Skip to main content

Greenville doctor helps empower overweight kids

As an orthopaedic surgeon with Shriners Hospitals for Children – Greenville, Michael Mendelow spends his days working to improve the lives of children with orthopaedic conditions.

The hospital treats patients with a wide range of orthopaedic and neuromuscular conditions, regardless of the family’s ability to pay, and is home to one of the largest pediatric orthopaedic programs in the region. But in some cases, Mendelow’s hands are tied. When children are overweight or obese, it may limit what can be done for them. Some orthopaedic conditions are even caused by weight.

The issue is one that can be critical to children’s health.

“From day one, we say the weight contributes to the symptoms,” Mendelow said. “Kids don’t shop for themselves. It’s a challenge. It’s a hard subject to bring up.”

When parents do hear the message, the results can greatly benefit the health of the entire family. Too often, Mendelow said that isn’t the case.

“When a child is obese, it is a household problem,” he said.

To provide specific help, Mendelow recommends two documentaries.

“Fed Up,” narrated by Katie Couric, explores how food choices are detrimentally affecting children.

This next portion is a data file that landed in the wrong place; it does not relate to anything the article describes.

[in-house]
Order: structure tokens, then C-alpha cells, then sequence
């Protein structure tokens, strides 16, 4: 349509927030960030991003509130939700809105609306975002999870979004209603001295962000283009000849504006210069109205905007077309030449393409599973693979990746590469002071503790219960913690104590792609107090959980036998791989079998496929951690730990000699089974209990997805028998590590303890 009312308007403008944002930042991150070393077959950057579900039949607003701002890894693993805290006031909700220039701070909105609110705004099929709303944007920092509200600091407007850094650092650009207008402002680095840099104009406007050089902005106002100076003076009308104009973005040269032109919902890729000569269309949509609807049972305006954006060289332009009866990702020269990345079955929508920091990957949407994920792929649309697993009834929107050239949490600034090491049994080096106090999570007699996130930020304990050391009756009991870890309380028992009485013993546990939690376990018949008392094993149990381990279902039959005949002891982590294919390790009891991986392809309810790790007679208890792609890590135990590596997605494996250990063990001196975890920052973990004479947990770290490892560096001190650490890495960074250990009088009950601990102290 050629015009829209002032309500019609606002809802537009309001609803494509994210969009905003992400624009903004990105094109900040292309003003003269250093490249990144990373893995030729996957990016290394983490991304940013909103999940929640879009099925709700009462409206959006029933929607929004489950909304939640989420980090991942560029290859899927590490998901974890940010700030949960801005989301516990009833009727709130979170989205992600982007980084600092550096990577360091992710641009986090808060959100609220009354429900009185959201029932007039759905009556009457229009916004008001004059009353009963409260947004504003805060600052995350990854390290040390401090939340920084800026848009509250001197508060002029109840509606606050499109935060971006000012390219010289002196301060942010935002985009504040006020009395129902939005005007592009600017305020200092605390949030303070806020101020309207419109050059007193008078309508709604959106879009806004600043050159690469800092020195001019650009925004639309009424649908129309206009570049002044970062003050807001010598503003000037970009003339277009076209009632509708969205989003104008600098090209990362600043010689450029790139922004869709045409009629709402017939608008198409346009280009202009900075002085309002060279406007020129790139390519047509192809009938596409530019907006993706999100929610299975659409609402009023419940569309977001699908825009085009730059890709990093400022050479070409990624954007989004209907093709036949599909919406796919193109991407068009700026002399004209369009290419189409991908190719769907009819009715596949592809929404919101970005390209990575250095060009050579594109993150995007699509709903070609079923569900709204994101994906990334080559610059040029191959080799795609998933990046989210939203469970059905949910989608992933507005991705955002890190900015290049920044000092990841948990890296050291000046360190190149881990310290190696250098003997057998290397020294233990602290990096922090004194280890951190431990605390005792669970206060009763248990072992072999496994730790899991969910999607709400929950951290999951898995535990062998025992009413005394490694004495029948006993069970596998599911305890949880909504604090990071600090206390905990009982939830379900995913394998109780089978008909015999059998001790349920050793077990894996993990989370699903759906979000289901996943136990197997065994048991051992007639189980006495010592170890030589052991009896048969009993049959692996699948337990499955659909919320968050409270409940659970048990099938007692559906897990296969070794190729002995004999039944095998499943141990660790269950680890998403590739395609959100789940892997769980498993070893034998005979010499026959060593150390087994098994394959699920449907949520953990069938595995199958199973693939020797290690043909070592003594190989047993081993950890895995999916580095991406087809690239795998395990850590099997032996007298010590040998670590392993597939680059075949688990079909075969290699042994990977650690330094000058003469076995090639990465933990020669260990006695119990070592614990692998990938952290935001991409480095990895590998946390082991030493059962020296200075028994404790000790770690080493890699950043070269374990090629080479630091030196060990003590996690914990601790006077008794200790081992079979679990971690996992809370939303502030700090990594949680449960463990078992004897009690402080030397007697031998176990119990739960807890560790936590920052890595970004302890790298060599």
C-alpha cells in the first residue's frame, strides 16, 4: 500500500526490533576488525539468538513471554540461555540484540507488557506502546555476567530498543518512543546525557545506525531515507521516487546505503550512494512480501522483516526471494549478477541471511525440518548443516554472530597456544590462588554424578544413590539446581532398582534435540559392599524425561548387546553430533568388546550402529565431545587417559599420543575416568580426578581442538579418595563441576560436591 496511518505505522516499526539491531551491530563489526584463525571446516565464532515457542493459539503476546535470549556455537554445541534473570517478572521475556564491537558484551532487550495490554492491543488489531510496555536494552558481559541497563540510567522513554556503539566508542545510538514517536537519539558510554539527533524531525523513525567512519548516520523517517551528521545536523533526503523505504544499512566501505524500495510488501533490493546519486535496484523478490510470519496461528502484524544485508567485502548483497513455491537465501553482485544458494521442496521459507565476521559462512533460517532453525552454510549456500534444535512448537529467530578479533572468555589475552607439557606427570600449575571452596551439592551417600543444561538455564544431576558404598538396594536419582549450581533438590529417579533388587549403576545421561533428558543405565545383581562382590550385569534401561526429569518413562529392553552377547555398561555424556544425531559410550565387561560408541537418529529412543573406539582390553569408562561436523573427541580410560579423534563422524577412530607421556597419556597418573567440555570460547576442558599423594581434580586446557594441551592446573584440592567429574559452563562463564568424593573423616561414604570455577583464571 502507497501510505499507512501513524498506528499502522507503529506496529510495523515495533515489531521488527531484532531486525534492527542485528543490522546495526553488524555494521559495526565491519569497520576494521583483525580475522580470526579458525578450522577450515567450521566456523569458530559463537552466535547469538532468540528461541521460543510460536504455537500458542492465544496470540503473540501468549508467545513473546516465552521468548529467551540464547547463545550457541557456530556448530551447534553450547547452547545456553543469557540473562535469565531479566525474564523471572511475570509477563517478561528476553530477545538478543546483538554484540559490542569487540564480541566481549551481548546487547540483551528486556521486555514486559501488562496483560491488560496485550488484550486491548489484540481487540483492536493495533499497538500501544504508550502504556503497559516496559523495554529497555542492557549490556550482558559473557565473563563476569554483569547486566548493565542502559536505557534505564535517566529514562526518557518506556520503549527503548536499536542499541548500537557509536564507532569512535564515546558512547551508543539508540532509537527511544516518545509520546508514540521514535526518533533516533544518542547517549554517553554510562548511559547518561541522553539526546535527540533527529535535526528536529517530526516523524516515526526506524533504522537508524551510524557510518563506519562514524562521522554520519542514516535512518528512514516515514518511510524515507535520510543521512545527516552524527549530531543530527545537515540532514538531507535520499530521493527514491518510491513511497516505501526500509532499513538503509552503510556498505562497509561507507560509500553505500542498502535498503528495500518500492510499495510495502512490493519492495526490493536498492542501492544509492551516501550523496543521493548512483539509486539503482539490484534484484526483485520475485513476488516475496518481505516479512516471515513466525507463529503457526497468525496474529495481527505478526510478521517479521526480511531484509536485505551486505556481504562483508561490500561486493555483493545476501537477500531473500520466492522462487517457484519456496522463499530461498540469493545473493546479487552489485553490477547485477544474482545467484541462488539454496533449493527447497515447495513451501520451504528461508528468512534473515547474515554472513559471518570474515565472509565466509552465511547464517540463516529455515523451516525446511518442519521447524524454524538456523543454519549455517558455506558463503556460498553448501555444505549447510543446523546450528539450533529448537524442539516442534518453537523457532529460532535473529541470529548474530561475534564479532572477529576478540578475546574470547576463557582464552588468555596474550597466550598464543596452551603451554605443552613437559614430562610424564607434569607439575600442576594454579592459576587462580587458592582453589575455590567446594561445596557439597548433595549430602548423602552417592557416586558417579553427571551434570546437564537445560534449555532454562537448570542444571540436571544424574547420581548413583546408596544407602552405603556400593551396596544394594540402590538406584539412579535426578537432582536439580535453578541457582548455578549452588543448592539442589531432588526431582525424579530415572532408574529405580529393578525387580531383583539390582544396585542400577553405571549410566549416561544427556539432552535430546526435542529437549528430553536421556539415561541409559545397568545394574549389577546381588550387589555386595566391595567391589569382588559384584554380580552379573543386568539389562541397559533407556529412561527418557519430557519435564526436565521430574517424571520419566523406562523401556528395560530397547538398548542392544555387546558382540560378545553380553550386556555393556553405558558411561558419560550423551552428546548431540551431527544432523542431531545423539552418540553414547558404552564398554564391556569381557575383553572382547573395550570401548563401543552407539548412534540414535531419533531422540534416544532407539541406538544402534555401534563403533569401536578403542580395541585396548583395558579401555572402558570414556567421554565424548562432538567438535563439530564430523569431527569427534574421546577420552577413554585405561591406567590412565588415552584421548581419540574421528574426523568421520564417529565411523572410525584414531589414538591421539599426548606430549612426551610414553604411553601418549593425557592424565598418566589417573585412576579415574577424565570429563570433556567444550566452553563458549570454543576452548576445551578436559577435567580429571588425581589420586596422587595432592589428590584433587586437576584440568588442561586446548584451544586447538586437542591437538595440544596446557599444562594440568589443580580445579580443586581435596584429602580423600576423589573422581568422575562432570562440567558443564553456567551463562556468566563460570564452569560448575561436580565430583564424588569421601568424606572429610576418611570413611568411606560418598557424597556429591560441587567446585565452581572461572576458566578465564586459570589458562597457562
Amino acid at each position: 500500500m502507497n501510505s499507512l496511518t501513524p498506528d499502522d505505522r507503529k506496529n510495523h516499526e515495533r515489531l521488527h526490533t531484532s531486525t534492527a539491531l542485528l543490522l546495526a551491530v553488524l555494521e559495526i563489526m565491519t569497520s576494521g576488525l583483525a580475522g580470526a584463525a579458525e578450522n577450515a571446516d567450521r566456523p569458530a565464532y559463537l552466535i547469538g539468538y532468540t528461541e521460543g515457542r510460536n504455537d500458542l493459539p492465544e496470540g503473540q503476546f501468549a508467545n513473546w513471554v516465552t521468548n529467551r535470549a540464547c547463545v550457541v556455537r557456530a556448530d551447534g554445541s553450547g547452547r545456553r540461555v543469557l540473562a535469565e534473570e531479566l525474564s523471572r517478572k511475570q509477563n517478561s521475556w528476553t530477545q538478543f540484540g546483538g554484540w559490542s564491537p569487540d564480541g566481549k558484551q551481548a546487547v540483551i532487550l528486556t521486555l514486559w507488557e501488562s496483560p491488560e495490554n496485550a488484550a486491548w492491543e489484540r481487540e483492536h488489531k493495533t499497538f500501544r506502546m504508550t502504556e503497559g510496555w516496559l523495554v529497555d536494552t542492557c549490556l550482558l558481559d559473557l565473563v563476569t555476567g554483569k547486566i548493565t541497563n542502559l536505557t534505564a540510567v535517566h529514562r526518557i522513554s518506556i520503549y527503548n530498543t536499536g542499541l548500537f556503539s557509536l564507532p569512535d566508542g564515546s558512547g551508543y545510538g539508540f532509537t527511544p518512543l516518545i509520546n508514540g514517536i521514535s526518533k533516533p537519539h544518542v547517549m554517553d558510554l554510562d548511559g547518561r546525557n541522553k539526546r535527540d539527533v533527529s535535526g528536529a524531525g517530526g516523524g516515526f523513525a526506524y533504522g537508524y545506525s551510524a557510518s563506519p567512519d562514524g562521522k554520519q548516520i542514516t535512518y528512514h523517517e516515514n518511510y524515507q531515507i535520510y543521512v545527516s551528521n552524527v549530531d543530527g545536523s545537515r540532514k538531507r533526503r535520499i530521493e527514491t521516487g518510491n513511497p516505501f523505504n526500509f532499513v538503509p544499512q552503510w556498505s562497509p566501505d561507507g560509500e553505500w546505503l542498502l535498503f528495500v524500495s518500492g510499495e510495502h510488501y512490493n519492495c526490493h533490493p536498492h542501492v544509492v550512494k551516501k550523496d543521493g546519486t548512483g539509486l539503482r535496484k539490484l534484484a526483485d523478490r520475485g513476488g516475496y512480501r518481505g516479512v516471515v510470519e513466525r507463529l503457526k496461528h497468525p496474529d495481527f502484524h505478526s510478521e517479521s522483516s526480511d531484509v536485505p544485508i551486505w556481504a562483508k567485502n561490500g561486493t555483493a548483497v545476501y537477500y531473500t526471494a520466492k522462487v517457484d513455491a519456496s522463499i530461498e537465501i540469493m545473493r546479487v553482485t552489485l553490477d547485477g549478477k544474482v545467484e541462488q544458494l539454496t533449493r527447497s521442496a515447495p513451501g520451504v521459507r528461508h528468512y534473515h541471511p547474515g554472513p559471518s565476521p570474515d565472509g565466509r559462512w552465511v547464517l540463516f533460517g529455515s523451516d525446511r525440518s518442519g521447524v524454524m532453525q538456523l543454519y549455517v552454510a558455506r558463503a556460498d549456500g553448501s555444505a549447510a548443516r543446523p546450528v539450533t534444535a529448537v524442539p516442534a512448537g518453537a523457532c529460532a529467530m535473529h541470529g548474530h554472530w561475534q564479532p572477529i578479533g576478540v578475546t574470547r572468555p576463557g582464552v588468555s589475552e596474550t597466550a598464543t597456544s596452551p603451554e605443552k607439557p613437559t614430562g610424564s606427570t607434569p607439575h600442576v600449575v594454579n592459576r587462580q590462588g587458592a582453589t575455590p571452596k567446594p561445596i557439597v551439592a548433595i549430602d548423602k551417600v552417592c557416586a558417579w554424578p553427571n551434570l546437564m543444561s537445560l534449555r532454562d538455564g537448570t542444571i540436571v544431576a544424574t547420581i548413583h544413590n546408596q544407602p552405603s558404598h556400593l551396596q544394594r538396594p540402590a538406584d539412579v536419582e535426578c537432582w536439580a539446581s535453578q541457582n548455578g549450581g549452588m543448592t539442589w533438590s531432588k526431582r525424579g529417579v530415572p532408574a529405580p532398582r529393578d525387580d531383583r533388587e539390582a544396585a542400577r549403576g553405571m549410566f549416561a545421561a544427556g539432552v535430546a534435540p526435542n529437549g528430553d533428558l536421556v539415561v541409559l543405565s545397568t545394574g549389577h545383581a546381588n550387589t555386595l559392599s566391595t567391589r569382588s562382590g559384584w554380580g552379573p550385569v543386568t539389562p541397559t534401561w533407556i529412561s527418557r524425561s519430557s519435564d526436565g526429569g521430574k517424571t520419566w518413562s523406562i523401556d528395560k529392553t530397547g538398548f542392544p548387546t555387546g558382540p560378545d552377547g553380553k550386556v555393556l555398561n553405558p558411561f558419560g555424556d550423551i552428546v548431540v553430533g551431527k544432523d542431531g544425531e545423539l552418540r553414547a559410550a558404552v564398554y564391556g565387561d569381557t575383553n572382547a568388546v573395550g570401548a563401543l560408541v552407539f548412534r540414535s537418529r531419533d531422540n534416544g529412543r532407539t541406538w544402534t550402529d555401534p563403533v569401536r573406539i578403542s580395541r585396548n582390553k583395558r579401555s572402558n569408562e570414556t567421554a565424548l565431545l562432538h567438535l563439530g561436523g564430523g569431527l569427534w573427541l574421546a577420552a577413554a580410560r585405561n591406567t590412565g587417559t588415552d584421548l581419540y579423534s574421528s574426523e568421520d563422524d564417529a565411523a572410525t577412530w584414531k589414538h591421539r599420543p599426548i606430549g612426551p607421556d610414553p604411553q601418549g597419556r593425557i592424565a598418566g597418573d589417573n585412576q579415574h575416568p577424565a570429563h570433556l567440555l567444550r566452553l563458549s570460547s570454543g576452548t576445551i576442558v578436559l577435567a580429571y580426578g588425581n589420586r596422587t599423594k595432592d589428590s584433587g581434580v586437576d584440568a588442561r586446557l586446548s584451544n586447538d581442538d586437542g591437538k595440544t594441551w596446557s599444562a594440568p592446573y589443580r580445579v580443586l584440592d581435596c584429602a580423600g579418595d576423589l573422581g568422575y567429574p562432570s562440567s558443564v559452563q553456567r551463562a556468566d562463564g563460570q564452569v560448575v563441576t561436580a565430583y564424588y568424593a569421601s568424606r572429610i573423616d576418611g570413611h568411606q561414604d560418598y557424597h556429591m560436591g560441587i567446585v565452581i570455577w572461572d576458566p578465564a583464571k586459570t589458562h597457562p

“It is very well done and it’s a lot of good information,” Mendelow said. “There is no way they can exercise enough to burn the calories they are eating.”

“That Sugar Film” details the amount of sugar in seemingly innocent foods.

“People should know where their sugar is hiding,” Mendelow said. “It’s in everything.”

The movies are tools to help parents gain the information they need to change their child’s health.

“We are all learning,” Mendelow said. “I think over the last 30 to 40 years the food supply has changed and we are starting to see the impact. As a family, it’s helpful to see those things. Sugar is a drug.”

Mendelow said sweetened beverages, including the South’s beloved sweet tea, can profoundly affect weight. An extra 140 calories a day — the amount in the average 12 ounce soda — can mean a pound of weight gain per month.

“We are just assailed with opportunities to gain weight,” Mendelow said. “Even though millennials exercise more than ever, they are heavier than ever. It’s not the exercise and it’s not eating too much. It’s eating the wrong things.”

Even fruit juice isn’t the health food parents think it is.

“Parents are induced into thinking they are giving their kids healthy things when they really aren’t,” Mendelow said.

If weight isn’t addressed during well checks, parents may think it isn’t an issue.

“I don’t want to be that doctor where they leave my office thinking it’s OK,” Mendelow said.

Find out more

Watch the movies mentioned in this story:“Fed Up” –, available on DVD and Blu-ray, Netflix streaming, Amazon Instant Video, and iTunes; “That Sugar Film” –, available on DVD and Blu-Ray, Amazon Instant Video, and iTunes.